“My top three referrals are Milk Makeup Hydro Grip Primer, NARS Natural Radiant Foundation and the Lancôme Long time no shine translucent powder. Hydro Grip is the best primer I’ve ever tried. It feels tacky when you rub it in but that makes your foundation latch on even better. The NARS foundation has been my holy grail for about three years and I will always love it. It gives the perfect skin-like finish and you can build the coverage to full. The final holy grail product is definitely the most unexpected. I have never tried a powder like the Lancome Long time no shine powder. It sets the foundation amazingly but it never dries out my skin and it works well with every foundation I’ve tried it with so far. These items are a little pricey but trust me when I say they are WELL worth it!”

Shamsi, 21-year-old freelance makeup artist from Toronto

What would you say is your beauty signature? 

“I would say my signature would have to be my eyeshadow looks. I’m only saying that because that’s what a lot of people recognized me for recently. If it were up to me the sole focus would be my base; meaning my foundation routine. I think people would say my signature is eyeshadow mainly because I showcase colours and techniques for an application that many haven’t learned yet and that is what creates the interest. They’re able to see colour and wearable looks all paired together with the idea that even if you are a beginner, it is possible to achieve.”

How important has makeup been to you?

“Makeup has always been a large part of my life since I was about 12 years old. I remember wanting to start a YouTube page about makeup with one of my friends at the time because I was so in love with the versatility of it and all the possibilities it had to offer. When I learned I was capable of covering up my acne scars using makeup, it became an even bigger part of my life. I’ve always found the process of application therapeutic as well as the self-care aspect of removing the makeup afterwards and following it up with skincare. I may not have realised it at the time, but growing up makeup has played a huge role in nurturing my creative side.”

Besides being a makeup artist, what other things do you do?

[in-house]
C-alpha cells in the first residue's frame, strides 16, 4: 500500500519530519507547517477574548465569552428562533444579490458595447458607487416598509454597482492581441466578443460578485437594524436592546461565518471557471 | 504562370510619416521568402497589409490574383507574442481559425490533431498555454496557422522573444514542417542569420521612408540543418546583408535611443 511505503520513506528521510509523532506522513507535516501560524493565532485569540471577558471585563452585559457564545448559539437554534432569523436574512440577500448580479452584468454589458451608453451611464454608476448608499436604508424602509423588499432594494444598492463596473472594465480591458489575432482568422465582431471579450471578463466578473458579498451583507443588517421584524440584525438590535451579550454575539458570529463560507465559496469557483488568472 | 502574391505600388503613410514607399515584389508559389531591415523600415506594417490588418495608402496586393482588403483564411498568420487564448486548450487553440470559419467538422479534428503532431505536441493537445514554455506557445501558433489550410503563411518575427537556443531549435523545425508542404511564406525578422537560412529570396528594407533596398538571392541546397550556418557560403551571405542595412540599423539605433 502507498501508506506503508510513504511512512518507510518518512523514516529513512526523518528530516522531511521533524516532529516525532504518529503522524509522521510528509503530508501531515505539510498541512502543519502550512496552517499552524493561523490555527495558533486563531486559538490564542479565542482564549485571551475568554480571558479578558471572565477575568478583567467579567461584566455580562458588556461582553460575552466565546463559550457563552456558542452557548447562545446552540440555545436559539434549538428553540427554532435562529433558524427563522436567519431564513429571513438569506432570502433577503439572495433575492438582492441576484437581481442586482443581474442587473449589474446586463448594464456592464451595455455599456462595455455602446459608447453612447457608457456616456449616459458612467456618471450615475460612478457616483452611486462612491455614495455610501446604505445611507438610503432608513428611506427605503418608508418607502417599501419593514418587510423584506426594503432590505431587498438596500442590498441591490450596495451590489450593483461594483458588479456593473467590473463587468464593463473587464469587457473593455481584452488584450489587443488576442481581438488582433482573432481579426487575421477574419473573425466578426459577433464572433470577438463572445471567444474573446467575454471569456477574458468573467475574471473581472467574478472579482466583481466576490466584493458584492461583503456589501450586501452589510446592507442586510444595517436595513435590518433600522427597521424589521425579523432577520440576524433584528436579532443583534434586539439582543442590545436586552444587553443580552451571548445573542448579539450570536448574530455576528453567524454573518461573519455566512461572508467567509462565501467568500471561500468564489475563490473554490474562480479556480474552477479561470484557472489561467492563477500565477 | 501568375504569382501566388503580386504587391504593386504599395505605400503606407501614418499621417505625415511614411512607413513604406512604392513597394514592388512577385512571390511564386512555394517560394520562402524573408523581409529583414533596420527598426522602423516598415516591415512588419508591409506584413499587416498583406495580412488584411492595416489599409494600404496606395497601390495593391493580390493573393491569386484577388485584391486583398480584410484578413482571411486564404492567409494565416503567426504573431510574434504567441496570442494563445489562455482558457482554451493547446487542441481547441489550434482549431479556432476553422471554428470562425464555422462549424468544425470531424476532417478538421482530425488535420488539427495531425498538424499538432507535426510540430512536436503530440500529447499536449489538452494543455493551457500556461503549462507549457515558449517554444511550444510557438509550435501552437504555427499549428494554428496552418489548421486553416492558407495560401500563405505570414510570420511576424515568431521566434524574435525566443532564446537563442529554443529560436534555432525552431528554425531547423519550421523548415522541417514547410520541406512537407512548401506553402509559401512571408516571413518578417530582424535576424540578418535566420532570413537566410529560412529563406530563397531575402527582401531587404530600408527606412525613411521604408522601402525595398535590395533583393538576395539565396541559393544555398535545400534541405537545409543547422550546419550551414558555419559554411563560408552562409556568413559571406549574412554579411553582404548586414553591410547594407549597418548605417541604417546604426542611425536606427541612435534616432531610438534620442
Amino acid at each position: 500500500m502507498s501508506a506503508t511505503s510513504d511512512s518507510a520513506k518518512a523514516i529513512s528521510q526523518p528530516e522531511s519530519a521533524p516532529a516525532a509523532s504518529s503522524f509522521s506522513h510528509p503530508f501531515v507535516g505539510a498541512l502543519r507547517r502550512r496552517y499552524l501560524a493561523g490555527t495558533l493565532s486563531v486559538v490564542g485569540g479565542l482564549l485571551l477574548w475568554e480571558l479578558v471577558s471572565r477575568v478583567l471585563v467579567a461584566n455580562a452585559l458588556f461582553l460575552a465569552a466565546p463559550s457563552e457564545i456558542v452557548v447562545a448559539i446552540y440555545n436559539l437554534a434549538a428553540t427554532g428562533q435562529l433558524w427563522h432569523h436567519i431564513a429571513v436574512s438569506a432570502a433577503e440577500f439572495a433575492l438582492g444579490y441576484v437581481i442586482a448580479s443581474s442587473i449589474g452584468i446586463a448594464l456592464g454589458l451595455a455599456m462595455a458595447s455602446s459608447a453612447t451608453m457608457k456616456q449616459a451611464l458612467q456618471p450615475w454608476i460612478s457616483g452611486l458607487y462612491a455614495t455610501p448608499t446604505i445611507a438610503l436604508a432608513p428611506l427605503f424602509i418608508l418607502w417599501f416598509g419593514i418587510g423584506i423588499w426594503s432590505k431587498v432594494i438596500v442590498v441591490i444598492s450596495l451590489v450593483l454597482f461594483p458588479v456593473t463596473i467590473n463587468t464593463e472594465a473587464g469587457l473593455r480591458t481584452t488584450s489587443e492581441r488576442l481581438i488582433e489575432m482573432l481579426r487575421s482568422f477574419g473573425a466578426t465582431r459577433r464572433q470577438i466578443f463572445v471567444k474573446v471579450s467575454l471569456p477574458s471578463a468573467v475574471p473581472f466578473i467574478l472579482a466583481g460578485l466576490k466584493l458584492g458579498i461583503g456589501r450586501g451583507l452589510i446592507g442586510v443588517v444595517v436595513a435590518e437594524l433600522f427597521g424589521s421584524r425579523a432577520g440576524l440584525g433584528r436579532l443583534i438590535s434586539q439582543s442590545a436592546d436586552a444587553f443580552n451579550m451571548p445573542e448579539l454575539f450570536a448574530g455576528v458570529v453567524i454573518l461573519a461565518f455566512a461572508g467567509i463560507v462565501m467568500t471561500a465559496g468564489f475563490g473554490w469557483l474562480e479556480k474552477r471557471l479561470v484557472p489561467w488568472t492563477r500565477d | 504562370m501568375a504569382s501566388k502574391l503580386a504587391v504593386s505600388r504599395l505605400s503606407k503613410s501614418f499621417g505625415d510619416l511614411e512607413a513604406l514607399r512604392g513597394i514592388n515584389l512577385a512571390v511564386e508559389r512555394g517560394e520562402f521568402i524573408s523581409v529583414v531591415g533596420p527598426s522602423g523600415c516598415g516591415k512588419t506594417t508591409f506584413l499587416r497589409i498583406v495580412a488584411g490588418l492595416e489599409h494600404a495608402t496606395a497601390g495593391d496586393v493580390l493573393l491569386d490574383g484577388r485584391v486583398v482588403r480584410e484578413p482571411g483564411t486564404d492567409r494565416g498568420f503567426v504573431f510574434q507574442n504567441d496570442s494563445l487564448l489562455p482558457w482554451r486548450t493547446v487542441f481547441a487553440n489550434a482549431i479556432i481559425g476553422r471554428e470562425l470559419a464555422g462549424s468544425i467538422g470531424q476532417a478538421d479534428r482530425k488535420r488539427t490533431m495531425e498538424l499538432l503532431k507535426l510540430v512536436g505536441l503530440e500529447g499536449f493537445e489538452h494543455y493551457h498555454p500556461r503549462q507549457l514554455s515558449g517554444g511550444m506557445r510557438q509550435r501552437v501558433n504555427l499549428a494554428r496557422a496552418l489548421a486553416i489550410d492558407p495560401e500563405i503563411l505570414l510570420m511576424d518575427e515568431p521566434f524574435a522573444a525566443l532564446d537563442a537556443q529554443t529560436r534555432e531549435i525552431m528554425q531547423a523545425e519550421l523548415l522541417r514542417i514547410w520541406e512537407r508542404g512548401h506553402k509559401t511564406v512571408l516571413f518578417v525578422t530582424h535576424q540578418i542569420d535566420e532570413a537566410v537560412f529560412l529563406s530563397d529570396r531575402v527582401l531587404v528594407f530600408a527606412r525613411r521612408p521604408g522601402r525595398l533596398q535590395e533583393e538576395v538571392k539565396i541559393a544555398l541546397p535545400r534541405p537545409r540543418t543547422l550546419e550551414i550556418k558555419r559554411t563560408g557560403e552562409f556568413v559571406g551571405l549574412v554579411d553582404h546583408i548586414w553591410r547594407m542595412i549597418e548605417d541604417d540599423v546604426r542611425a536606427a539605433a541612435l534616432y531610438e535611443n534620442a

“Freelance work isn’t my main career path. I am a Registered Social Service Worker (RSSW) and focus the majority of my time on that part of my life. I know I would love the idea of focusing on social media very soon, however, if we’re talking long term? My life’s work needs to be in the service of others. I’ve always found comfort in advocating for social issues and challenging societal norms in creating anti-oppressive spaces and in a way,  I channel that with my makeup and my TikTok personality.”

You represent a side of beauty we don’t get to see much, do you think hijabi makeup artists are important in our society and why?

“I think hijabi makeup artists, BLACK hijabi makeup artists, have completely challenged the beauty and fashion industry. Speaking specifically about black hijabi women in the field of influencers, seeing as how that’s the intersectionality we’re discussing. Women like Aysha Harun, Shahd Batal, Chinutay, Enimsay, and so many more have challenged the standard of beauty in recent years and have made it feel possible for others like me, to imagine a society where someone who looks like me can be accepted. And if they don’t accept it? Too bad because we’re not going anywhere.”

What is your favourite makeup trend/ look right now?

“My favourite beauty trend right now has to be the minimal, soft, natural look. The blush replacing bronzer, as well as for opting for a dark brown liner over black has created such a soft and subtle look that is achievable by all skin types and skin tones.”

What are your holy grail makeup products that you’d recommend to all makeup starters? 

“My holy grail products would have to include; 

  • The Neutrogena Hydro Boost sunscreen (because sun protection is vital to a smooth base)
  • Benefit 24-hour brow setter
  • NYX butter glosses
  • Real Techniques face sponge

These products can be used by anyone and everyone and are great for getting into makeup and are more affordable than other products.”

Sumaya Yusuf, 21-year-old from Minnesota

What would you say is your beauty signature?